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History for Kids: Learn About Pioneers of Flight

Updated on September 2, 2015

Throughout history, people dreamed about flying. There's even a famous story in Greek mythology about a man named Daedalos and his son Icarus who figured out how to fly. Daedalos made wings out of bird feathers and wax. They tied the wings onto their backs. Daedalos told his son he shouldn't fly too close to the sea because he might fall in. He warned him not to fly too high in the sky because the heat of the sun would melt the wax and he would fall.

After flying for a while, Icarus got bored flying in a straight line. He started flying higher and higher. He flew too close to the sun, so his wings melted and fell apart. He fell down into the sea and drowned.

It would actually be impossible to fly just by strapping wings like those of birds onto your back. These are some people in history who actually did figure out how to fly. They are pioneers of flight.

Montgolfier Balloon
Montgolfier Balloon

Montgolfier Brothers

The Montgolfier Brothers, Jacques and Joseph, built the first successful hot air balloon. Hot air is lighter than cold air. So, balloons filled with hot air will rise and float. The brothers first demonstrated a hot air balloon flight on June 4, 1783, in their hometown of Annonay, France. The balloon went more than 6000 feet into the air.

On September 19, 1783, they tested a balloon in front of the king and queen of France. This time they used a sheep, a rooster, and a duck as passengers. The flight lasted for eight minutes. The first flight with human passengers went a total of 5 miles in 25 minutes.

Later, a lighter than air gas called hydrogen was used instead of hot air. Ballooning became very popular.

Hindenburg Disaster News Footage

Giffards dirigible
Giffards dirigible
Airship gondola
Airship gondola

Airships

Balloons were difficult to control. They were often blown off course by the wind or they would climb too high. So, propellers and engines were added to make airships.

Henri Giffards from France invented an airship called the Giffard dirigible. Airships were known as dirigibles at the time. The Giffard dirigible was powered by a steam engine. The hydrogen filled airship was easier to steer than a hot air balloon. Giffard made the first flight on 24 September 1852 travelling about 17 miles from Paris to Trappes.

Ferdinand von Zeppelin of Germany built an airship that could be used for passenger travel. An airship, called the Graf Zeppelin, made 144 transatlantic flights between 1928 and 1937. The control and passenger area on airships is known as a gondola. The gondola is underneath the balloon part of the airship.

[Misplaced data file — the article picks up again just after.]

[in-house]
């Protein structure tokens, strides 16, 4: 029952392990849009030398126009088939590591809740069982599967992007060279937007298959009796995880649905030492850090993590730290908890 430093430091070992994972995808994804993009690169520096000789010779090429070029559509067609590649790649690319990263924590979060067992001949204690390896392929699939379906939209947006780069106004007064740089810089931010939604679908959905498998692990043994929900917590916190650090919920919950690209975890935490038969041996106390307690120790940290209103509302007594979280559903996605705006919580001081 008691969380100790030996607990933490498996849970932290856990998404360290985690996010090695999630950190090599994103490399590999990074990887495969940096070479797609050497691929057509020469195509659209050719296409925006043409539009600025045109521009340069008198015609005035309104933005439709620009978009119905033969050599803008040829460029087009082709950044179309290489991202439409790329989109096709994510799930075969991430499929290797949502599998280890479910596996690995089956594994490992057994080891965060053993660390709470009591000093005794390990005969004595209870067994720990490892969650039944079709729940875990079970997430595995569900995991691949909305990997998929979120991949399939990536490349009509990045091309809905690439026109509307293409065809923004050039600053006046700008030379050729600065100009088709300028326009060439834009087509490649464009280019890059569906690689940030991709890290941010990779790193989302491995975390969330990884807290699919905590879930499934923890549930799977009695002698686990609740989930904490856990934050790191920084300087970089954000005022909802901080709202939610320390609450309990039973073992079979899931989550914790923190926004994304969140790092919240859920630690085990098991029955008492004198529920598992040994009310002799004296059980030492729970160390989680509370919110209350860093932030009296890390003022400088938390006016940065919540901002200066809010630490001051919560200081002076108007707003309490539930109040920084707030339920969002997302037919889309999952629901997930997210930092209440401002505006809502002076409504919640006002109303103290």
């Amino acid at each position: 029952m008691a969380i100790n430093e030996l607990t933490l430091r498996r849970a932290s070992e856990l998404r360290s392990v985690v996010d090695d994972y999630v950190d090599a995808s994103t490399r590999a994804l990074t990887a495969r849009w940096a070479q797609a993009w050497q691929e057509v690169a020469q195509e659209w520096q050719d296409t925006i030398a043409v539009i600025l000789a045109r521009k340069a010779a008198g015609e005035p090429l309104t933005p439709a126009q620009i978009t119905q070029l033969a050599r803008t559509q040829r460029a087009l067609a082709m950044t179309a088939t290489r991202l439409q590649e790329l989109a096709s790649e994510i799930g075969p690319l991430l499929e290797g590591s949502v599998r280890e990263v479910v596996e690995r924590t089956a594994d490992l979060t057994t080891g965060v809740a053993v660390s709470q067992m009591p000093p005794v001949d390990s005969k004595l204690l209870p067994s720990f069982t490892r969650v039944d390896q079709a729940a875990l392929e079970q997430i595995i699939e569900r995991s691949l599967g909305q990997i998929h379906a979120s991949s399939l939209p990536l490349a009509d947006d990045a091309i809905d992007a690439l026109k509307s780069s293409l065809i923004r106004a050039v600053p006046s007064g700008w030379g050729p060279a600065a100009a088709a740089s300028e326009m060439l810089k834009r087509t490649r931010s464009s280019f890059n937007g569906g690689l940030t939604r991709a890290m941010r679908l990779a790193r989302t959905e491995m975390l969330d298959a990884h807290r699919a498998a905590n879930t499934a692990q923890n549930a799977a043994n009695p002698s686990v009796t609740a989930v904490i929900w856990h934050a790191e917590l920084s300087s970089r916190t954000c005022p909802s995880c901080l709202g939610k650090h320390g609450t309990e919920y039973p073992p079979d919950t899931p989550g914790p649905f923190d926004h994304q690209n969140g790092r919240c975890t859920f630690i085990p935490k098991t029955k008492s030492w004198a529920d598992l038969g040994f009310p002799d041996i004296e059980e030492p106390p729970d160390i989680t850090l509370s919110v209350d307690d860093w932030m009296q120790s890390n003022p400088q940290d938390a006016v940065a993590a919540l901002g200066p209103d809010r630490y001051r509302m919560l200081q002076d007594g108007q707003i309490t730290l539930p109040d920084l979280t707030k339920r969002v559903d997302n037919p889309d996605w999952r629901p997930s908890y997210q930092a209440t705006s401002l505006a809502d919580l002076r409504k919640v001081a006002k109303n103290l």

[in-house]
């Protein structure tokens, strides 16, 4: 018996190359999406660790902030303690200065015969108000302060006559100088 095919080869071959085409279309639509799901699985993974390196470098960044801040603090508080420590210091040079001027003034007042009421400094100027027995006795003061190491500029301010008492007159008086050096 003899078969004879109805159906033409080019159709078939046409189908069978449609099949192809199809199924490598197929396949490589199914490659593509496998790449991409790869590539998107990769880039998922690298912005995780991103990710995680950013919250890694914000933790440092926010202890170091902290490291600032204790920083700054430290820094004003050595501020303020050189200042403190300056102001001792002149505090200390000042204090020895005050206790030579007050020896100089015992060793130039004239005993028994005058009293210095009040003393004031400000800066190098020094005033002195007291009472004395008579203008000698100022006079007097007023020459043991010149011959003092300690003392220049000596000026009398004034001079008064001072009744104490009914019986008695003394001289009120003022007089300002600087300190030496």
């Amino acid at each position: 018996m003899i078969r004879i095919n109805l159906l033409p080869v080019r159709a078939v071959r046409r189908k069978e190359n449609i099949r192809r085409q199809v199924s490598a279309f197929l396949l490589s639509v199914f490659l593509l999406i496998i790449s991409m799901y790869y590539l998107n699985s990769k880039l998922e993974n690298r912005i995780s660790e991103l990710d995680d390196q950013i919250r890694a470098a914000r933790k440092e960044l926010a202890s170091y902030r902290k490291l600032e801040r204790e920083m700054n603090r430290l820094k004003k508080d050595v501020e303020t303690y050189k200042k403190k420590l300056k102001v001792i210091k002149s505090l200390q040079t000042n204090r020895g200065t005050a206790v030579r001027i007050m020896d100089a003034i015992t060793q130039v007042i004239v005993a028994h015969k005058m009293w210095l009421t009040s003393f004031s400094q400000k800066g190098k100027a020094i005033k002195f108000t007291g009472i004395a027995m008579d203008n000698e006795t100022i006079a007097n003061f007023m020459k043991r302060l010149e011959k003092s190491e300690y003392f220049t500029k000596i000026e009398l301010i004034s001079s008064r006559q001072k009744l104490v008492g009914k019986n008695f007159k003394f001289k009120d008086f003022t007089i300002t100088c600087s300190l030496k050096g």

Airship passenger services ended shortly after a tragedy called the Hindenburg disaster that killed 35 people in 1937. On May 6, the Hindenburg arrived at Lakehurst Naval Air Station in New Jersey during bad weather. It couldn't land for about an hour because of a storm. The airship came in for a landing when the weather started clearing up. Suddenly the aircraft burst into flames and an explosion was heard. Some passengers and crew jumped to their deaths. A reporter announced the tragedy over the radio saying, "It's burst into flames...oh my, this is terrible...Oh, the humanity and all the passengers."

Penaud helicopter
Penaud helicopter

The First Airplane

Orville and Wilbur Wright were born in Dayton, Ohio in the United States. They made the first working airplane. The brothers became interested in flying when their father returned from a business trip with a toy Penaud helicopter. Later they became interested in building kites.

In 1892, they opened a bicycle shop called the Wright Cycle Company where they made and repaired bicycles. During this time, they carried out a lot of experiments with flight. In October 1900, they tested a glider that could hold one person. They made about a dozen flights that lasted under 2 minutes in an area called Kitty Hawk in North Carolina. The following year, they tested an even larger glider in Kitty Hawk.

In 1903, they tested a flyer that had an engine. On December 17, they had their first successful trial when Orville flew 120 feet in 12 seconds. Later Wilbur made a longer flight of 59 seconds in the air travelling 852 feet.

This was the beginning of flights by heavier than air machines. These discoveries in flight made it possible for millions of people to safely fly around the world every day.

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    • JoanCA profile imageAUTHOR

      JoanCA 

      5 years ago

      Thanks anndango.

    • profile image

      anndango 

      5 years ago

      Hi, I really enjoyed reading this!

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